Huntington's disease (HD) is an autosomal dominant neurodegenerative disease caused by an expanded trinucleotide CAG repeat in the gene coding for huntingtin. Deregulation of chromatin remodeling is linked to the pathogenesis of HD but the mechanism remains elusive. To identify what genes are deregulated by trimethylated histone H3K9 (H3K9me3)-dependent heterochromatin, we performed H3K9me3-ChIP genome-wide sequencing combined with RNA sequencing followed by platform integration analysis in stable striatal HD cell lines (STHdhQ7/7 and STHdhQ111/111) cells. We found that genes involving neuronal synaptic transmission including cholinergic receptor M1 (CHRM1), cell motility, and neuronal differentiation pathways are downregulated while their promoter regions are highly occupied with H3K9me3 in HD. Moreover, we found that repression of CHRM1 gene expression by H3K9me3 impairs Ca2+-dependent neuronal signal transduction in stable cell lines expressing mutant HD protein. Thus, our data indicate that the epigenetic modifications, such as aberrant H3K9me3-dependent heterochromatin plasticity, directly contribute to the pathogenesis of HD. © Springer-Verlag Berlin Heidelberg 2013.

Hwang Y.,Brain Bio | Kim J.,Brain Bio | Shin J.-Y.,Seoul National University | Shin J.-Y.,Psoma Therapeutics Inc. | And 8 more authors.
Translational Psychiatry | Year: 2013

Whole-genome expression profiling in postmortem brain tissue has recently provided insight into the pathophysiology of schizophrenia. Previous microarray and RNA-Seq studies identified several biological processes including synaptic function, mitochondrial function and immune/inflammation response as altered in the cortex of subjects with schizophrenia. Now using RNA-Seq data from the hippocampus, we have identified 144 differentially expressed genes in schizophrenia cases as compared with unaffected controls. Immune/inflammation response was the main biological process over-represented in these genes. The upregulation of several of these genes, IFITM1, IFITM2, IFITM3, APOL1 (Apolipoprotein L1), ADORA2A (adenosine receptor 2A), IGFBP4 and CD163 were validated in the schizophrenia subjects using data from the SNCID database and with quantitative RT-PCR. We identified a co-expression module associated with schizophrenia that includes the majority of differentially expressed genes related to immune/inflammation response as well as with the density of parvalbumin-containing neurons in the hippocampus. The results indicate that abnormal immune/inflammation response in the hippocampus may underlie the pathophysiology of schizophrenia and may be associated with abnormalities in the parvalbumin-containing neurons that lead to the cognitive deficits of the disease. © 2013 Macmillan Publishers Limited All rights reserved.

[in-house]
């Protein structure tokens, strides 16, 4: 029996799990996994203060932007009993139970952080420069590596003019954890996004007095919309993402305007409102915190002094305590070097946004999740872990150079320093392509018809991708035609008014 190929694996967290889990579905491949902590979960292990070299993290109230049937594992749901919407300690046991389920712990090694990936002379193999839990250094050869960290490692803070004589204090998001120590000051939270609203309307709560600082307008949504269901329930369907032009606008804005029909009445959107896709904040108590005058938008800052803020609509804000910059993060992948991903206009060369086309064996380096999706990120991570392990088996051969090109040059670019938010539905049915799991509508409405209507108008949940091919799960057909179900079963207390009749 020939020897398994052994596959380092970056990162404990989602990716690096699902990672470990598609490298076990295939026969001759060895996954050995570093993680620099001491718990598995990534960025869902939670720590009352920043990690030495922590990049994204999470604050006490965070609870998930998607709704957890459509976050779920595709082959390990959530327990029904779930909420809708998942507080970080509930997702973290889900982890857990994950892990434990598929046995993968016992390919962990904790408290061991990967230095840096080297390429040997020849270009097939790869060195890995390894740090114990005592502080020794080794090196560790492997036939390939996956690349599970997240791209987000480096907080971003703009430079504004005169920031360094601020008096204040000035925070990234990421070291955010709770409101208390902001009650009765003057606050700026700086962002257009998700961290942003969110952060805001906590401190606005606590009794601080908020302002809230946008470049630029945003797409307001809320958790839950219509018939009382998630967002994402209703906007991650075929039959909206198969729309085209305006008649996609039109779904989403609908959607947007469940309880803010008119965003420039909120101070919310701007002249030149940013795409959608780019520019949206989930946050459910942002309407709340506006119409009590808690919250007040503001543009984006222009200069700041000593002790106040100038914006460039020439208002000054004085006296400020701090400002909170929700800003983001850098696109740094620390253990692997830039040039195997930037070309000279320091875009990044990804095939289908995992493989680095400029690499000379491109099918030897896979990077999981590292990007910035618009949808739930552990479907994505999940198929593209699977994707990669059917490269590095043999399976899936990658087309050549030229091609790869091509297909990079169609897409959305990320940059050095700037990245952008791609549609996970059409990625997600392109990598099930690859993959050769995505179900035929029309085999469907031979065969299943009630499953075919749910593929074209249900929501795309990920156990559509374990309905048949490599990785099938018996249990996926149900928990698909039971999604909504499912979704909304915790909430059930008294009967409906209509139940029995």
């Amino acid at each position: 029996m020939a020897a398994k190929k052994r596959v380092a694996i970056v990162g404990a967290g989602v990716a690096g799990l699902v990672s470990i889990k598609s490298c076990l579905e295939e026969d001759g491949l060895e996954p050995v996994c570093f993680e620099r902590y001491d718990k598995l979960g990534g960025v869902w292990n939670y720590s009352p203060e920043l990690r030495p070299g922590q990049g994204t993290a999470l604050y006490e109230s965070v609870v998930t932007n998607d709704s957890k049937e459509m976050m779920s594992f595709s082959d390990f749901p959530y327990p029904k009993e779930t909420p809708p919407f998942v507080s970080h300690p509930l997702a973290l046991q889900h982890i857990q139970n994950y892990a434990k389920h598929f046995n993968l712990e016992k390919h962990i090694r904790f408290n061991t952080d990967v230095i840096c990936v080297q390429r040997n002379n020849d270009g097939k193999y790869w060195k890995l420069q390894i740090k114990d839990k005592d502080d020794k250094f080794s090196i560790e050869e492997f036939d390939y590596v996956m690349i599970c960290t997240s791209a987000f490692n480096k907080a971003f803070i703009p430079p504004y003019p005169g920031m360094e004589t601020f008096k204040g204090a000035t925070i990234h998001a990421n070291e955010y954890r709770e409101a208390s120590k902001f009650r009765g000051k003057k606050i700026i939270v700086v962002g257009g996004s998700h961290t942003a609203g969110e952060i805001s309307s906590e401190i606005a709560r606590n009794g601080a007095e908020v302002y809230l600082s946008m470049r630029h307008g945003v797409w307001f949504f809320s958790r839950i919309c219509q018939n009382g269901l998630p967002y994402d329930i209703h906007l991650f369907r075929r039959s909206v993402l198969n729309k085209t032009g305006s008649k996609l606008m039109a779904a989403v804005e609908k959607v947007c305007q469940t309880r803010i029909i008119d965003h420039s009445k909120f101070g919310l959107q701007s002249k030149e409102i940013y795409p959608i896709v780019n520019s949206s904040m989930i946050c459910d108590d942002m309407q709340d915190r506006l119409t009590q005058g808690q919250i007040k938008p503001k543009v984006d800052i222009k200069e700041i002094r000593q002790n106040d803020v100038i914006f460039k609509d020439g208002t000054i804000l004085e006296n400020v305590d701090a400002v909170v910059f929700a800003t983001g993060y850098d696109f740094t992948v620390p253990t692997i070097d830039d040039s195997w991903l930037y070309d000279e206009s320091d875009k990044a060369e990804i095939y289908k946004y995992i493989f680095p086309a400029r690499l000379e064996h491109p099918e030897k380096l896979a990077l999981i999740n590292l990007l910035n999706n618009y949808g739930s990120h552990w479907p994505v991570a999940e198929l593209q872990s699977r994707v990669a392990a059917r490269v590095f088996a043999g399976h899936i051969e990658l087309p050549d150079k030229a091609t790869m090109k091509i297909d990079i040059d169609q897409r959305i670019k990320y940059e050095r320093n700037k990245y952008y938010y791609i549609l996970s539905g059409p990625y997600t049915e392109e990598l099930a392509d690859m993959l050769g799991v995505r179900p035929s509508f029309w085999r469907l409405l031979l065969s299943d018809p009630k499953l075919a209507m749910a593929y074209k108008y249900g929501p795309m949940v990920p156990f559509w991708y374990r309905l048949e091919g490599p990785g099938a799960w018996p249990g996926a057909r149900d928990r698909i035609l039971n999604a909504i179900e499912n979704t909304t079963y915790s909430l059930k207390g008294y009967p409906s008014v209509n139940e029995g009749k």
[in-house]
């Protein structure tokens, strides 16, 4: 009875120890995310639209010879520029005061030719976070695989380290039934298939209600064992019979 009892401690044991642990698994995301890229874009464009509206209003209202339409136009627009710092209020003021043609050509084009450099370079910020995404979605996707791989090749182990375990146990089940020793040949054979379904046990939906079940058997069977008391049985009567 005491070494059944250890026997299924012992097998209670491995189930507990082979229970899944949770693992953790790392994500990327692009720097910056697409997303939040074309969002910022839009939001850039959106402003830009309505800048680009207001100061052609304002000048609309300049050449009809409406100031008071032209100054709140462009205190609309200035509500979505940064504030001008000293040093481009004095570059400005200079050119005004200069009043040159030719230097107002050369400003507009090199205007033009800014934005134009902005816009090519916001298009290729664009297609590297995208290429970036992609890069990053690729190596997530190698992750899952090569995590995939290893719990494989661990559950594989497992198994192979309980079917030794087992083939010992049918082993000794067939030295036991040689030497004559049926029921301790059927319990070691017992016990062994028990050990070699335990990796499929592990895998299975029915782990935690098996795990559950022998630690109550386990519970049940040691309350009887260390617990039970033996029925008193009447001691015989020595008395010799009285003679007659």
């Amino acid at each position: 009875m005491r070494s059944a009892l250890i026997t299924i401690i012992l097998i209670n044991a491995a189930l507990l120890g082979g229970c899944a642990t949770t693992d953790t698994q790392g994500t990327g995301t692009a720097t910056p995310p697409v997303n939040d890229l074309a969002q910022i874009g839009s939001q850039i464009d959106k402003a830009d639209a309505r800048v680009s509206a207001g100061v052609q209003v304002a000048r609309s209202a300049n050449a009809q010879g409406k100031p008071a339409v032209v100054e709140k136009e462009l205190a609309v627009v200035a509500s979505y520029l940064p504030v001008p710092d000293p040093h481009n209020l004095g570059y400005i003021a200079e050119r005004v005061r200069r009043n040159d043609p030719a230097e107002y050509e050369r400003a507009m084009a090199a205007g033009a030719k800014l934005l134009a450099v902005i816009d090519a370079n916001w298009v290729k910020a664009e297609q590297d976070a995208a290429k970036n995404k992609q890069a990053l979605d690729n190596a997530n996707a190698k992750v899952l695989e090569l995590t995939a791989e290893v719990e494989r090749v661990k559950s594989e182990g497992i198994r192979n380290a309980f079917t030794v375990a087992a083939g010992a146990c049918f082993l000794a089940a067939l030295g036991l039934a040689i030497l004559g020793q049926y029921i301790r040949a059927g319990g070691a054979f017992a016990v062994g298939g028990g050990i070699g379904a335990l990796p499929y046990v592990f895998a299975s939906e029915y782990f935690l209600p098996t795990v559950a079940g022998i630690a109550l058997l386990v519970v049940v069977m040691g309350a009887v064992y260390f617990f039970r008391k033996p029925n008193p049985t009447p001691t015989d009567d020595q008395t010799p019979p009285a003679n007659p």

Ju Y.S.,Seoul National University | Ju Y.S.,Macrogen Inc. | Lee W.-C.,Seoul National University | Shin J.-Y.,Seoul National University | And 11 more authors.
Genome Research | Year: 2012

The identification of the molecular events that drive cancer transformation is essential to the development of targeted agents that improve the clinical outcome of lung cancer. Many studies have reported genomic driver mutations in non-small-cell lung cancers (NSCLCs) over the past decade; however, the molecular pathogenesis of >40%of NSCLCs is still unknown. To identify new molecular targets in NSCLCs, we performed the combined analysis of massively parallel whole-genome and transcriptome sequencing for cancer and paired normal tissue of a 33-yr-old lung adenocarcinoma patient, who is a never-smoker and has no familial cancer history. The cancer showed no known driver mutation in EGFR or KRAS and no EML4-ALK fusion. Here we report a novel fusion gene between KIF5B and the RET proto-oncogene caused by a pericentric inversion of 10p11.22-q11.21. This fusion gene overexpresses chimeric RET receptor tyrosine kinase, which could spontaneously induce cellular transformation. We identified the KIF5B-RET fusion in two more cases out of 20 primary lung adenocarcinomas in the replication study.Our data demonstrate that a subset ofNSCLCs could be caused by a fusion of KIF5B and RET, andsuggest the chimeric oncogene as a promising molecular target for the personalized diagnosis and treatment of lung cancer. © 2012 by Cold Spring Harbor Laboratory Press.